Sports

Vancouver Island University to replace athletic director

Vancouver Island University’s athletic director Bruce Hunter will no longer be in that role as of June 15. - News Bulletin file
Vancouver Island University’s athletic director Bruce Hunter will no longer be in that role as of June 15.
— image credit: News Bulletin file

He led VIU athletics to the top of the PacWest, and now someone else will lead the program to any future heights.

Bruce Hunter, athletic director at Vancouver Island University, will no longer be in that role as of June 15. Neither he nor the university would say he was fired, but he did not resign. He will revert to his previous job at VIU as a phys-ed professor.

“I’m really looking forward to the change. I put my job ahead of a lot of things in my life for the last 15 years and it’s been great, I’ve thoroughly enjoyed every minute of it, but for me, now, I feel like it’s time to make a change…” Hunter said. “I’ll always bleed Mariner blue. I’ll always be a huge supporter of the Mariner program.”

Under Hunter’s leadership, VIU has won the Pacific Western Athletic Association’s aggregate championship for 10 straight years. The first time the program won the trophy, in 2006, he hadn’t even known it existed, as Malaspina University-College didn’t have many high-performing teams when he first took over.

Hunter was a student-athlete at Malaspina in the early 1980s, a provincial medallist in badminton. He went on to get degrees at other institutions, but always found himself coming back to the college on the hill. In 2001, he was asked to fill in as interim athletic director for a six-month period. Six months turned into 15 years.

“Obviously any time you take over a program like that, you’d love to make it a dynasty and when you’re starting from the bottom, almost, it was sort of lofty ambitions,” he said.

The women’s volleyball program was already a national power when Hunter became athletic director, but the soccer teams and the men’s basketball team hardly won any games his first year. Not only were there struggling squads, but fan support was lacking, and behind the scenes, Malaspina’s coaches weren’t a harmonious group, Hunter said. So he identified areas that needed improvement, and knew the only way to get the programs where they needed to go was to get the right people in place.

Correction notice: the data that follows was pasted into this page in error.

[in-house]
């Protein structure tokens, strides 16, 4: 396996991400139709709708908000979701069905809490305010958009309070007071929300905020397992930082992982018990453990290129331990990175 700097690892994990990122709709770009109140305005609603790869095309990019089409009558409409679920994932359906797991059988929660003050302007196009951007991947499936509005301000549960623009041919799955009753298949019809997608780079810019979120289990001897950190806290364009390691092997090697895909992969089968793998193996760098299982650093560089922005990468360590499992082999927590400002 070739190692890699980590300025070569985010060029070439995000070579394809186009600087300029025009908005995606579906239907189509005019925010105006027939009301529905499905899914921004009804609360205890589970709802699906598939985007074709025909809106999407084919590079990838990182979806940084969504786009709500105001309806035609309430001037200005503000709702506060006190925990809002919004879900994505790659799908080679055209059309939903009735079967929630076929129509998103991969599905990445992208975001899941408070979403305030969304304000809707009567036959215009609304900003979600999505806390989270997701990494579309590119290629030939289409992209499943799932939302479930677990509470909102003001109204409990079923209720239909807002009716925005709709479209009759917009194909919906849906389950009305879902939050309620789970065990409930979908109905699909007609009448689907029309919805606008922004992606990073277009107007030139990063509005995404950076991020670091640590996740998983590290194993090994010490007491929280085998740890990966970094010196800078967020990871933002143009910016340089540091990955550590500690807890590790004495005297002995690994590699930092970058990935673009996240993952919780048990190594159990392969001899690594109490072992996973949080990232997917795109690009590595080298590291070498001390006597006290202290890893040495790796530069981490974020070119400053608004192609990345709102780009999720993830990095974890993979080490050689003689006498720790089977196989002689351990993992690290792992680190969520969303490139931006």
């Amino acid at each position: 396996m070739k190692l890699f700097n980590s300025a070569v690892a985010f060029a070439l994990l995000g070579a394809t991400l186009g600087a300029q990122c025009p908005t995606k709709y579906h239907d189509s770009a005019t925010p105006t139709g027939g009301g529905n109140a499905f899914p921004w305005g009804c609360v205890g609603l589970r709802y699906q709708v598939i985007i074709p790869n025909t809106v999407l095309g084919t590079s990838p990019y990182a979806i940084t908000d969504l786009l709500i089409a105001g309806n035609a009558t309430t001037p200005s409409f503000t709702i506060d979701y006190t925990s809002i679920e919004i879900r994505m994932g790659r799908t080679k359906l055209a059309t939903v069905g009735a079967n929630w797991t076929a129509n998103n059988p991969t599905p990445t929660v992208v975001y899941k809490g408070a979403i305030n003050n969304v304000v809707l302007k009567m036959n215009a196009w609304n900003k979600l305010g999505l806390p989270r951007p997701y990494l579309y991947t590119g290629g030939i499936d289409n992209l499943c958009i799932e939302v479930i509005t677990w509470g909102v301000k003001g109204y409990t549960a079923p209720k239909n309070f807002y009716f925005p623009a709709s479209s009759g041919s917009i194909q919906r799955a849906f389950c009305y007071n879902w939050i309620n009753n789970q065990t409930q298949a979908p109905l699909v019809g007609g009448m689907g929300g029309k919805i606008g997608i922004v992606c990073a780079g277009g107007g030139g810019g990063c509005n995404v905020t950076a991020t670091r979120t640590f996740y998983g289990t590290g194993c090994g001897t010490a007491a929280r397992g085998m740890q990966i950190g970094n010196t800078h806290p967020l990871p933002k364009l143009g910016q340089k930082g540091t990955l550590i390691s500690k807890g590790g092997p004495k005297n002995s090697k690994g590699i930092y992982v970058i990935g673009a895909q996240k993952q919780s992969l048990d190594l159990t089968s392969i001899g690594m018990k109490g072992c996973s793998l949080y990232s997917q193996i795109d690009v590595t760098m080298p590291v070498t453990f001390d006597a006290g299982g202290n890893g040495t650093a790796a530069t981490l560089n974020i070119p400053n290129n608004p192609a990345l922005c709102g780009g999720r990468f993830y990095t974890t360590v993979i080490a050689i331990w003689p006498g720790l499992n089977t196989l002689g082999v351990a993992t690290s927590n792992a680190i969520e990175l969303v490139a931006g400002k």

“I really believe that that is the cornerstone to a successful program,” he said. “You need to have a successful coach who has the ability to recruit. You have to have someone that good players want to play for. Once you start to collect a few good players, then good players want to play with other good players. There’s no question that success breeds success.”

Hunter said he’s proud of the current coaches at VIU and especially the stability there’s been with that group.

As athletic director, he said, it was his role to ensure those coaches had the resources they needed and then basically stay out of their way.

“We’ve had unbelievably successful teams, but as an athletic director, I never made a basket or served an ace or scored a goal,” Hunter said. “What my role was as an athletic director was to put the people in place that can attract the top athletes that can make those things happen.”

Success and banner seasons have followed. Hunter still gets emotional recalling VIU’s women’s volleyball team winning the national championship in its home gym in 2012, and he was on the sidelines when the men’s soccer team won national gold on penalty kicks in Edmonton in 2010.

Through it all, Mariners athletes maintained an “outstanding academic record,” Hunter pointed out, topping the conference’s academic excellence list every year, and he continually hears praise from out-of-town tournament coordinators about VIU athletes competing with class.

“As a rule, our student-athletes comport themselves so well,” he said. “They’re great ambassadors for the institution.”

One of the appealing aspects of his career change, he said, is the prospect of interacting with VIU students in a classroom setting.

The athletic department, meanwhile, will be reorganized. Carrie Chassels, VIU’s executive director of student affairs, said the university will look for someone to oversee not only athletics, but things like campus recreation, outdoor rec, and physical literacy.

“We’re going to conduct a search to look for a replacement,” Chassels said. “We’re going to have to have some conversations with some staff … to get a sense from them of what we would look for in a new director.”

Hunter isn’t sure what direction will be taken. A new gymnasium and health and wellness centre have long been on the university’s wish list, and though he knows there have been continued discussions on that front, he hasn’t been privy to those talks.

“VIU’s always had the desire to move the program into the CIS, but there has not been the will to invest what was necessary in order to make that happen … It’s a significant investment in capital and operating [costs],” he said. “Maybe now the will is there to make that investment and there’s a desire to have a change in leadership as one of the starts of that process. That’s possible.”

sports@nanaimobulletin.com

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